I'll try to keep my introduction to the forum as brief as proper introductions can be, please forgive me I can be fairly long-winded.
I don't attend forums regularly, in fact I shy away from them more often than not even browsing general questions online. I feel this is important to mention as I want very much to be a part of this wonderful community sharing a beautiful hobby that, unfortunately, far too many people never experience.
I've always thought astronomy and such was neat as a kid, drooled over the chance to look through telescopes but never had one of my own. Somewhere shortly before my teenage years there was a family reunion at a family lake and an older cousin brought his telescope and for the life of me do not remember what it was but I distinctly remember a tiny CRT TV hooked up to it and the moment he slewed over to Saturn and Jupiter. I was fascinated and wanted to see everything.
Teenagers do what teenagers do and I had other hobbies get in the way of pursuing lifelong and more meaningful hobbies. Fast forward to recently, a friend knew I was handy with scopes of another variety and handed me a dirty old 60mm Jason 311 complete with box, wooden mount, eyepieces, and filters! He wanted to see if I could clean it up so I quickly started and tested my work, giving me absolutely impressive views of a few planets and reconstructing what I thought was possible in my backyard. He offered to give it to me after I showed him every planet we could see last summer/early fall and I couldn't bear to take it from him.
In February after doing a lot of homework to dip my toes in the hobby I settled on a Meade 114 Mini Lightbridge f/3.95 and have been very impressed and frustrated at the same time, this is where my reasons for the post come into play. I knew instantly that the collimation was absolute garbage and suspected it would be as I mistakenly ordered it from an unnamed major online retailer that is known for having some rough warehousing practices, preemptively bought a laser collimator and a few Celestron X-Cel eyepieces and 3x and 2x X-Cel barlows.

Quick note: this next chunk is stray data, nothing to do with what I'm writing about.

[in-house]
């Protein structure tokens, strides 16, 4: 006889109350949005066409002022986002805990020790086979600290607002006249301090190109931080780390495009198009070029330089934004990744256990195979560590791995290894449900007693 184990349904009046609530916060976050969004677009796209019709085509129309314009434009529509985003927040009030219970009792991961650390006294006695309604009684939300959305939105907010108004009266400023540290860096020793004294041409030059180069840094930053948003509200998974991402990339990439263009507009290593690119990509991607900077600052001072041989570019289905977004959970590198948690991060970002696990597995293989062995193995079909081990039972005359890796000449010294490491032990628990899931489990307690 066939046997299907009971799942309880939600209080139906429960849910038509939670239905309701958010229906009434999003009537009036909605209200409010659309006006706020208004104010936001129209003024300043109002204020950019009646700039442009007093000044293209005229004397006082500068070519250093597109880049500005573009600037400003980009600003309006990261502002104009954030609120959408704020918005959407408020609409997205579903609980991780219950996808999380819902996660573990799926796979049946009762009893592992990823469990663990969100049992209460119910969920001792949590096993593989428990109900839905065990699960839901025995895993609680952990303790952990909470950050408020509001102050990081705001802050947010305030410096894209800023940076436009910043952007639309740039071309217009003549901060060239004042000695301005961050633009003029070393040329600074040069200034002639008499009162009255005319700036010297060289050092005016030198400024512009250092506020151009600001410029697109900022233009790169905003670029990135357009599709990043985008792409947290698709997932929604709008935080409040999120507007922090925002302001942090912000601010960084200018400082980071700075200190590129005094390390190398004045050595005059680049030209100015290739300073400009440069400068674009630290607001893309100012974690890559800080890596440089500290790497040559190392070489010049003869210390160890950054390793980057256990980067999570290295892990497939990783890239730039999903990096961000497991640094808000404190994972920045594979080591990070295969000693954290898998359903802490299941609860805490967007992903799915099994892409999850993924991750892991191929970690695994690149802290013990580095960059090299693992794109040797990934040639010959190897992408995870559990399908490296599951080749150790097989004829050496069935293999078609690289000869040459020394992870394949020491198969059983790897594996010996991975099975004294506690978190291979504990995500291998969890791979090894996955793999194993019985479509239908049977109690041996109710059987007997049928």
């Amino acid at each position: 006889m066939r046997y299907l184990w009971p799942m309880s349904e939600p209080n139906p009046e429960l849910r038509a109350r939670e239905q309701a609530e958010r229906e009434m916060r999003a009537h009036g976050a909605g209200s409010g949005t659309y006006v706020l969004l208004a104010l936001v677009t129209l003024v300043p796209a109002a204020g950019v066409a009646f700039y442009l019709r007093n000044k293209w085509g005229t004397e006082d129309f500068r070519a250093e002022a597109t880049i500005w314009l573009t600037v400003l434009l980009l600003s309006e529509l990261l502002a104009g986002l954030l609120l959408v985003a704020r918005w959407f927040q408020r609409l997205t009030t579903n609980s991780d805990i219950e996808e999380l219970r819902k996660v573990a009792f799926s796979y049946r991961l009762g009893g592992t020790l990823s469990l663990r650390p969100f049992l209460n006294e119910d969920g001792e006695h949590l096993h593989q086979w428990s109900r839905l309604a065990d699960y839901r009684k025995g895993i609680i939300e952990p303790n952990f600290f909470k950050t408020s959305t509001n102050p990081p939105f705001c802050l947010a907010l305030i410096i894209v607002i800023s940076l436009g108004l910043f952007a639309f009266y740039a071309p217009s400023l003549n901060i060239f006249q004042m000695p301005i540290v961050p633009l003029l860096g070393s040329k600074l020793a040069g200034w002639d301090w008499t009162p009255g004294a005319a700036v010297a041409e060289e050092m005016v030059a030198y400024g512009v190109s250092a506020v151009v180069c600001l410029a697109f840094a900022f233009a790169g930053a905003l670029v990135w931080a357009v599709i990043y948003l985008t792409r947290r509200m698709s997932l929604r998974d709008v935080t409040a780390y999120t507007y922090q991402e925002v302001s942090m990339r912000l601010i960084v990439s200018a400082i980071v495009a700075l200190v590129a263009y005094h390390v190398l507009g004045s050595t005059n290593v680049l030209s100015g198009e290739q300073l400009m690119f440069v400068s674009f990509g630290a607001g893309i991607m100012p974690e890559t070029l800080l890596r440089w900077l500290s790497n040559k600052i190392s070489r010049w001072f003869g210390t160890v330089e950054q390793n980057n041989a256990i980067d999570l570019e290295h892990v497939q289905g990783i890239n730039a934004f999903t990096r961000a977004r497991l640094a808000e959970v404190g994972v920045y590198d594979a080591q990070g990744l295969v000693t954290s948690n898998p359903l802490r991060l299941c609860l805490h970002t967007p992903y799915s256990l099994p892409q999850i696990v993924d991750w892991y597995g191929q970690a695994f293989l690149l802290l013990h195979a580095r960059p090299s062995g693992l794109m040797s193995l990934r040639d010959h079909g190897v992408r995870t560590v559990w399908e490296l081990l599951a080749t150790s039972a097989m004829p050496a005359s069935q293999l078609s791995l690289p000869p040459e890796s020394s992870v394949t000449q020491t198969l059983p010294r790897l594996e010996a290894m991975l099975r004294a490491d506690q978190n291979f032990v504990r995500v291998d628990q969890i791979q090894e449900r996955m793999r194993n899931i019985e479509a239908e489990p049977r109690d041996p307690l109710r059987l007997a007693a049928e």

I collimated as best as I could with the laser and an untrained eye and was absolutely blown away when I peeked at the Orion nebula in February. Mars seemed less impressive than the Jason telescope. Jupiter hits opposition and again I'm blown away at how much better it looked, albeit better at collimating, Saturn hits opposition and I have good and bad nights while seeing conditions have been decent. Spied a faint cigar galaxy and Bode's, peeped the Eagle nebula on a terrible night, gazed at a handful more nebula, and can't really resolve star clusters fainter than 5 or 6 more than faint smudges and blobs, yet. Most nebula have been very dim and hard to see any sort of shape. I've gazed upon many things that I had no idea what they were for lack of... something. I want to think I have the aperture for what I've tried to look at so far and I don't believe I have my hopes up too much for the nebula I've tried when comparing some peoples sketches with similar sized scopes but correct me if I'm wrong. I have access to very decent skies in town and excellent skies in a very short drive and am mindful about lights and eye adaptation.
I've recently figured out how to collimate the laser collimator, took the secondary through a major adjustment, and the skies have not given me the opportunity to re test my work since. I hoping this improves my DSO and star cluster wants for a scope of this limitation., I truly believe garbage collimation has made me more disappointed than anything further than the big planets (can't wait to check them again after messing with the secondary!) so I need advice there as well, do I need a Cheshire if I don't trust that I've 100% collimated the laser collimator? Any other tools to help? I want to ask before wrapping up money in tools I do not need. I haven't quite figured out the star test very well for this scope, very warbly images but I do try to make the black dot in the center stay concentric when attempting in the past. Again, I'm hoping my secondary adjustments pay off in a bunch of ways.
Planning for the future, I like Newtonians and this has not scared me away from them at all, even in bad collimation I was impressed with many things. Cats and Casses are appealing but I'd rather not focus so much on the planets? Refractors are awesome, but again I'm just concerned about seeing more DSO and star clusters? So for the future, should I bump up aperture in a small increment to 150 or 200? Go for broke with an 8" or 10"? Seriously consider a large achromatic refractor (APO is most likely out of budget), or something else entirely?
I understand so much of this is subjective, personal preferences, and etc. But I am asking for your opinion. What did you settle on and why? Did you also have a bad experience with collimation and have a story with it? What would you do if you were me, based on the information available? I'm open to absolutely any advice one could offer on anything above or anything I haven't mentioned.